With regard to the charge of intolerance against the Catholic Church, for prohibiting the reading of the Scriptures, and placing the Bible on the index of prohibited books, it may be proper to ask, what Bible is meant, in connection with this charge? If the Catholic Bible be meant, the charge is unfounded, as is manifest from the above stated facts. If the Protestant Bible, or any version of King Jame's Bible in any language, be meant, then I admit the charge of prohibition, and affirm that it was the duty of the church authorities at Rome to place it on the index of prohibited books. For if they have a right to place any book on that index, (and who can deny them the right?) most certainly they ought to afford that book a most conspicuous place, which purporting to be a full and correct copy of the Holy Bible, is only a corrupt and mutilated copy of the sacred record of God's most Holy will and revelation to man; and this we believe King James' Bible to be. As to the charge of intolerance founded on the fact, that the Catholic Church does not permit her member to interpret the Scriptures in any sense contrary to her own teaching, I would say in the words of my Divine Master "Hypocrite, cast first the beam out of thy own eye." I assert that the practical working or discipline of every Protestant sect or creed in this respect does not differ from the Catholic Church. Can this be denied? Does not the existence of every sect, as an independent body, essentially depend on this principle? Will Presbyterians permit their members to interpret the Bible in the strict sense of Episcopalians, Methodists, Unitarians or Baptists, and still retain them in the church as orthodox members, and admit them to all the privileges of the church as such? Will they listen to any of their members professing other doctrines of their church, but teaching Episcopal ordination as essential to a true Gospel ministry, that baptism by immersion of adults is requisite for admission to the communion table, or who should deny the Divinity of Christ? The like may be said of any other Protestant denomination. It is an undeniable fact, that the division and sub-divisions of Protestant sects are owing to the rigid adherence of the mother sects to this principle. Where then, I would ask, is the difference between Catholics and Protestants in this respect? It is simply in this, that the Catholic Church openly teaches that no person, either lay or clerical, who interprets the Scriptures in a sense contrary to her teaching can be retained as a member - that Protestants condemn this as anti-Christian and say to their members, take and read and judge for yourself. But the moment any Protestant, exercising this privilege, attempts to interpret his Bible is a sense different from the sect to which he belongs, he is immediately rejected by his church, and compelled either to fraternize with some other community more congenial to his views, or start a new creed of his own. Much more might be advanced on this subject, but I fear I have already trespassed too much on your space and time.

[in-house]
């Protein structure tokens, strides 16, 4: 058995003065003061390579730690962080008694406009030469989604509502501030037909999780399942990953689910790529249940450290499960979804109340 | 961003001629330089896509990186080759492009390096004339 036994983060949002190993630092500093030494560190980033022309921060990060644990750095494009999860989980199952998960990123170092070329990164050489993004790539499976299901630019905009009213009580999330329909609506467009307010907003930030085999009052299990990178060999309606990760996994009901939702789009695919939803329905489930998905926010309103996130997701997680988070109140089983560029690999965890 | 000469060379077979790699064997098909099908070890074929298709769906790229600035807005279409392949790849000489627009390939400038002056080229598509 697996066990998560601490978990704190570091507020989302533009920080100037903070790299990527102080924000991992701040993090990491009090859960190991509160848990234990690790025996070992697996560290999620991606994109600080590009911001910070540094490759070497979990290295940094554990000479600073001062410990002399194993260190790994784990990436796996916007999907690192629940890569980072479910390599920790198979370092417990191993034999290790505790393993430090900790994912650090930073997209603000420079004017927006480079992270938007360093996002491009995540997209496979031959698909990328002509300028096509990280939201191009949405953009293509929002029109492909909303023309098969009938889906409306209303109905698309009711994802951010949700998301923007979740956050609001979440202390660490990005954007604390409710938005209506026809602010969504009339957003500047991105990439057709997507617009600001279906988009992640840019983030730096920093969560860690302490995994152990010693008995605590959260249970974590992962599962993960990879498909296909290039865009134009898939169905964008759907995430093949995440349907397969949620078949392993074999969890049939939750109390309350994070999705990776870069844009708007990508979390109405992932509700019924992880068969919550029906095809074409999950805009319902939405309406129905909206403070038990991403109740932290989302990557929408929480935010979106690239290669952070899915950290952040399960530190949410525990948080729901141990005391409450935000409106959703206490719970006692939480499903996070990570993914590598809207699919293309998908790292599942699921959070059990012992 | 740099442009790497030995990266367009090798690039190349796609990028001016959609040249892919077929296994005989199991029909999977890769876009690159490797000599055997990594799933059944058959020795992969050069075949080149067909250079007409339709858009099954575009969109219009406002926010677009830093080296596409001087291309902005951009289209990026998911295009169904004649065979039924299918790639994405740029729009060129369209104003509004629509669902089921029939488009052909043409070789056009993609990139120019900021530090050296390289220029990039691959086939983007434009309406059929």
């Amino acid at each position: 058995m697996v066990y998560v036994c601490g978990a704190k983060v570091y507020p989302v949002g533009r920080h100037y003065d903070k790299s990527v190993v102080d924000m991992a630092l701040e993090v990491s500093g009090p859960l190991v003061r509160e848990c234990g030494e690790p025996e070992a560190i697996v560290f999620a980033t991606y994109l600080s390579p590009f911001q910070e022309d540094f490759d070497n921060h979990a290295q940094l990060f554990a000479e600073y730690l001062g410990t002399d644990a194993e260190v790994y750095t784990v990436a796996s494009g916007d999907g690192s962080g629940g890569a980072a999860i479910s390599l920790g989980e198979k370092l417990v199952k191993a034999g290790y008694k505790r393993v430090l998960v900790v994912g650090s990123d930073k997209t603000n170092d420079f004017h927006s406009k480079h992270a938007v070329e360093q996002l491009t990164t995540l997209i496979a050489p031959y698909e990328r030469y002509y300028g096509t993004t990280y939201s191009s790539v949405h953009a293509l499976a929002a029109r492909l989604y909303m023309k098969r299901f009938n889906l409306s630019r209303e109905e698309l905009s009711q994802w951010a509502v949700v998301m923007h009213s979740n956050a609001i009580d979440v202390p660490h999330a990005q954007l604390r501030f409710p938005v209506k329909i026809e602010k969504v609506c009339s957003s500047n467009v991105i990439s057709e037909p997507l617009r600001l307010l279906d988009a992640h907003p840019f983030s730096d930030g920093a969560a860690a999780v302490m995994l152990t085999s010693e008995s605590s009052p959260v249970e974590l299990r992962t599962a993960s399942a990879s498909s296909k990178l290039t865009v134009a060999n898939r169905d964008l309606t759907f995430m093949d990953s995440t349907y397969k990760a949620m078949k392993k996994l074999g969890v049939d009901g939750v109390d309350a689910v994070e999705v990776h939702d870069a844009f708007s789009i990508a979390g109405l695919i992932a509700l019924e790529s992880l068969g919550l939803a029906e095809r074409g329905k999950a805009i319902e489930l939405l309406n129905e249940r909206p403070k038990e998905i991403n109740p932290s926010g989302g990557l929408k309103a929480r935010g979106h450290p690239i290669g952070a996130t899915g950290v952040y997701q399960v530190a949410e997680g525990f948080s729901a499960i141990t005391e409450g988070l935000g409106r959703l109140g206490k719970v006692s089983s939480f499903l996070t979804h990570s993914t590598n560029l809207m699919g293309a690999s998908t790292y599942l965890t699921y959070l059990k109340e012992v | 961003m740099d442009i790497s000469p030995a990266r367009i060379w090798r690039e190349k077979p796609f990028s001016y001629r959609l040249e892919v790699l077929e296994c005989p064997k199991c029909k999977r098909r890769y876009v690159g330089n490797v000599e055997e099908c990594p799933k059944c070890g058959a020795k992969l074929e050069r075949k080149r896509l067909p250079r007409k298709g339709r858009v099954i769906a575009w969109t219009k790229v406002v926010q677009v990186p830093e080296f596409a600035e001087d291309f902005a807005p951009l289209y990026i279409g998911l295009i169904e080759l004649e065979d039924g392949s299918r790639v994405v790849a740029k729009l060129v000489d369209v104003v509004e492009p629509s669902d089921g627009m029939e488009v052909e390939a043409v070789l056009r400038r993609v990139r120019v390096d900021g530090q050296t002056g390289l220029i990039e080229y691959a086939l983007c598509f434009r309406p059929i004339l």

Yours very respectfully,
Father Patrick Moran
St. John's Roman Catholic Church